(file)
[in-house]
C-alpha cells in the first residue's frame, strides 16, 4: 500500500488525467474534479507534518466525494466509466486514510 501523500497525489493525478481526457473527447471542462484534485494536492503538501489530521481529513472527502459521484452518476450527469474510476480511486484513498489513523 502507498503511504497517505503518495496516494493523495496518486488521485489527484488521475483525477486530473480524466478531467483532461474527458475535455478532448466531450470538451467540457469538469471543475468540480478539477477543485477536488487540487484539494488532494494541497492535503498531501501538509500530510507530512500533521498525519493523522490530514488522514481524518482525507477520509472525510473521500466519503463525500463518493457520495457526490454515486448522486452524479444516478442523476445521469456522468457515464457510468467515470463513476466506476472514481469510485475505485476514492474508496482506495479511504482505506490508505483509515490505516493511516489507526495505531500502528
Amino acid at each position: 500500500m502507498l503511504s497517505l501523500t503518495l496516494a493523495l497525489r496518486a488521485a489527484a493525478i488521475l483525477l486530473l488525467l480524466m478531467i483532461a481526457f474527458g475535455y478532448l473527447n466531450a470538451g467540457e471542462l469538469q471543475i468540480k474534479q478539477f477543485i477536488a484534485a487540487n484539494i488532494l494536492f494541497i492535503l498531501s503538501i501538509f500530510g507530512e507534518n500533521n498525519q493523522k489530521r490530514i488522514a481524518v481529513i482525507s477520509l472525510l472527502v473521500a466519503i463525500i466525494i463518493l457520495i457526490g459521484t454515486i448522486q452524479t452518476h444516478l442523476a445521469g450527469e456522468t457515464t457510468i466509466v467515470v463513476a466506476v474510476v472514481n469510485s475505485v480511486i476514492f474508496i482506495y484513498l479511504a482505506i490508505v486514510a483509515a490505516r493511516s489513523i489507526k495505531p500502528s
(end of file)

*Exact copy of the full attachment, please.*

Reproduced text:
[in-house]
C-alpha cells in the first residue's frame, strides 16, 4: 500500500488525467474534479507534518466525494466509466486514510 501523500497525489493525478481526457473527447471542462484534485494536492503538501489530521481529513472527502459521484452518476450527469474510476480511486484513498489513523 502507498503511504497517505503518495496516494493523495496518486488521485489527484488521475483525477486530473480524466478531467483532461474527458475535455478532448466531450470538451467540457469538469471543475468540480478539477477543485477536488487540487484539494488532494494541497492535503498531501501538509500530510507530512500533521498525519493523522490530514488522514481524518482525507477520509472525510473521500466519503463525500463518493457520495457526490454515486448522486452524479444516478442523476445521469456522468457515464457510468467515470463513476466506476472514481469510485475505485476514492474508496482506495479511504482505506490508505483509515490505516493511516489507526495505531500502528
Amino acid at each position: 500500500m502507498l503511504s497517505l501523500t503518495l496516494a493523495l497525489r496518486a488521485a489527484a493525478i488521475l483525477l486530473l488525467l480524466m478531467i483532461a481526457f474527458g475535455y478532448l473527447n466531450a470538451g467540457e471542462l469538469q471543475i468540480k474534479q478539477f477543485i477536488a484534485a487540487n484539494i488532494l494536492f494541497i492535503l498531501s503538501i501538509f500530510g507530512e507534518n500533521n498525519q493523522k489530521r490530514i488522514a481524518v481529513i482525507s477520509l472525510l472527502v473521500a466519503i463525500i466525494i463518493l457520495i457526490g459521484t454515486i448522486q452524479t452518476h444516478l442523476a445521469g450527469e456522468t457515464t457510468i466509466v467515470v463513476a466506476v474510476v472514481n469510485s475505485v480511486i476514492f474508496i482506495y484513498l479511504a482505506i490508505v486514510a483509515a490505516r493511516s489513523i489507526k495505531p500502528s